Myrtus communis

Myrtus communis

Bulbs & perennials

Alliums work perfectly with this style of planting, not only for their stunning flowers but also their seed heads, which are reminiscent of the parched umbellifers that often appear in the Mediterranean landscape. Allium cristophii is one of the finest, with its sparkling lilac flower heads and enduring seed heads that last until fall. Planted among the shrubs, the withering foliage of the alliums will not detract from the overall effect.

Allium cristophii (seed head)

Allium cristophii (seed head)

Allium cernuum extends the season by producing its firework-like flowers in summer. Delicate blooms on fine stems surprise with their cerise-purple colouring. They are particularly striking emerging through a haze of Stipa tenuissima, one of the loveliest grasses for a hot, dry situation. On well-drained poor soil, the grass and alliums will seed and drift among the shrubs, softening and adding movement throughout.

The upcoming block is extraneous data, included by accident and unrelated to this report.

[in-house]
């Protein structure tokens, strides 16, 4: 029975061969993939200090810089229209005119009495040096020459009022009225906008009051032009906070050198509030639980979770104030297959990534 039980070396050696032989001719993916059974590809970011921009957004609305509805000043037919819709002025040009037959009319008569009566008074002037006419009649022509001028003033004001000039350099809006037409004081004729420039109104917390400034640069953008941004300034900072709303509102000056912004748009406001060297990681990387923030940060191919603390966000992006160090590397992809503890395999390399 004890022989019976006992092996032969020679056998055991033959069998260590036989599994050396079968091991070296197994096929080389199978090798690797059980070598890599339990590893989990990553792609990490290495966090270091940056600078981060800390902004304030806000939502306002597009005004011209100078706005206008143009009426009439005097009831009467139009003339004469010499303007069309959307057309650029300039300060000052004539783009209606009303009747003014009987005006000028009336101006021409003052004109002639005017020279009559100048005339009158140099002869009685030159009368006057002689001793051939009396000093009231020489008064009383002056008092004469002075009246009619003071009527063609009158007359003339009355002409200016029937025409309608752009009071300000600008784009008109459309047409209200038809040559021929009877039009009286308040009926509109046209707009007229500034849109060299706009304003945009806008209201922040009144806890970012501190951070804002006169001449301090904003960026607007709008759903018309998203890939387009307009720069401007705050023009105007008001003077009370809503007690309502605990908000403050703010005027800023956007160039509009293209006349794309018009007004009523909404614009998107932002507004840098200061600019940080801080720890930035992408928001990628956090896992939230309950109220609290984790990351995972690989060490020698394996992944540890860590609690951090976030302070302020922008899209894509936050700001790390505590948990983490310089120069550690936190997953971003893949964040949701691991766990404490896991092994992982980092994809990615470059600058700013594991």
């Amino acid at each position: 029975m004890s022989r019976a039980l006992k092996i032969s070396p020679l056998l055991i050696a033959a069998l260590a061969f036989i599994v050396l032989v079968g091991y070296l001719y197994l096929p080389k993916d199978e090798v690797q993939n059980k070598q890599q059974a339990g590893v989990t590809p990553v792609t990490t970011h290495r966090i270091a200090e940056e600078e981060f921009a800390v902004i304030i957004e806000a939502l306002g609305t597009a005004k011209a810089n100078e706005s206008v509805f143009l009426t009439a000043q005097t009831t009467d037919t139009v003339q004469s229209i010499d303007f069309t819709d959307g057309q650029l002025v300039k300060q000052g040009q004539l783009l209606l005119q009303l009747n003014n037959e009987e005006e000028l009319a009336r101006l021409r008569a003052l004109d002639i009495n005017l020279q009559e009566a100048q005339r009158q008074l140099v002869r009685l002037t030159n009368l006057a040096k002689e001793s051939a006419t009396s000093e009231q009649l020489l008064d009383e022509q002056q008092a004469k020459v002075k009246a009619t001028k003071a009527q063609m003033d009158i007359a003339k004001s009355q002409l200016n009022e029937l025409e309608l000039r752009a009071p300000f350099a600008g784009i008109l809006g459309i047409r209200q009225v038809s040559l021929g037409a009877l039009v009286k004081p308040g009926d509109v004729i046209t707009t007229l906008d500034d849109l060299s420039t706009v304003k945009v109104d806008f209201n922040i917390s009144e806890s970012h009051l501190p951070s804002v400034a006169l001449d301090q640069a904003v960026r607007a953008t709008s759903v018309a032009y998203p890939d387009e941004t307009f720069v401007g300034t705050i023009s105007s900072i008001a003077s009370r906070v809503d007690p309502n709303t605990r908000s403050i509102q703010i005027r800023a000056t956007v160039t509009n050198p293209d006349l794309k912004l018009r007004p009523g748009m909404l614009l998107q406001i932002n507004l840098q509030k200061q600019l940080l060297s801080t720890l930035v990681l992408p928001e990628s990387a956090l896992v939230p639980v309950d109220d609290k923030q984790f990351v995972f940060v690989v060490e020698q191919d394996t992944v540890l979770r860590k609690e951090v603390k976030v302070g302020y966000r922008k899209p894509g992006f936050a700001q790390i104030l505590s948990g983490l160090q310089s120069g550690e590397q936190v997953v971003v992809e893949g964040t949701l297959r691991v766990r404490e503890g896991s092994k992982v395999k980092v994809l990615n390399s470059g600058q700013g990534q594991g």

Allium cernuum

Allium cernuum

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AndyMcIndoe_006_Lynn Keddie THUMBNAILAndy McIndoe is managing director of Hillier Nurseries and Garden Centres in Hampshire, England. As designer of the Hillier exhibit at the Chelsea Flower Show for more than two decades, he has upheld the company’s unprecedented record of 68 consecutive gold medals at the show. His two-acre garden at Sherfield English near Romsey is naturalistic in style with an extensive wildflower meadow and informal planting.

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“A gorgeous book! And oh so helpful.”—Wall-to-Wall Books